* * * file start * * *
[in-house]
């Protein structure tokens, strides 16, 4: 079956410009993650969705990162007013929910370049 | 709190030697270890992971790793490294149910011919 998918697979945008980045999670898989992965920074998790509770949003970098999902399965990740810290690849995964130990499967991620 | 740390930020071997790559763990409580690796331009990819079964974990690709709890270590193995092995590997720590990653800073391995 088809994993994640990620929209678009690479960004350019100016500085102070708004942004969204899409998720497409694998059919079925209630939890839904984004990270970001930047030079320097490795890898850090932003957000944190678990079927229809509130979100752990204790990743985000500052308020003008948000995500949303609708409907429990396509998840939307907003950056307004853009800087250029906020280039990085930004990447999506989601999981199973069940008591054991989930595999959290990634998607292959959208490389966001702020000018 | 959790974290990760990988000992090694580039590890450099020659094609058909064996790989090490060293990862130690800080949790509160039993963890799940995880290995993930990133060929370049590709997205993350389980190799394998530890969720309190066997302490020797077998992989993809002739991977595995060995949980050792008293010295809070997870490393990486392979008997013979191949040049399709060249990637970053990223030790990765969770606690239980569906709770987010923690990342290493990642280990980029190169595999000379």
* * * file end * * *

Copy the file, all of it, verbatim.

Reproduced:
[in-house]
């Protein structure tokens, strides 16, 4: 079956410009993650969705990162007013929910370049 | 709190030697270890992971790793490294149910011919 998918697979945008980045999670898989992965920074998790509770949003970098999902399965990740810290690849995964130990499967991620 | 740390930020071997790559763990409580690796331009990819079964974990690709709890270590193995092995590997720590990653800073391995 088809994993994640990620929209678009690479960004350019100016500085102070708004942004969204899409998720497409694998059919079925209630939890839904984004990270970001930047030079320097490795890898850090932003957000944190678990079927229809509130979100752990204790990743985000500052308020003008948000995500949303609708409907429990396509998840939307907003950056307004853009800087250029906020280039990085930004990447999506989601999981199973069940008591054991989930595999959290990634998607292959959208490389966001702020000018 | 959790974290990760990988000992090694580039590890450099020659094609058909064996790989090490060293990862130690800080949790509160039993963890799940995880290995993930990133060929370049590709997205993350389980190799394998530890969720309190066997302490020797077998992989993809002739991977595995060995949980050792008293010295809070997870490393990486392979008997013979191949040049399709060249990637970053990223030790990765969770606690239980569906709770987010923690990342290493990642280990980029190169595999000379």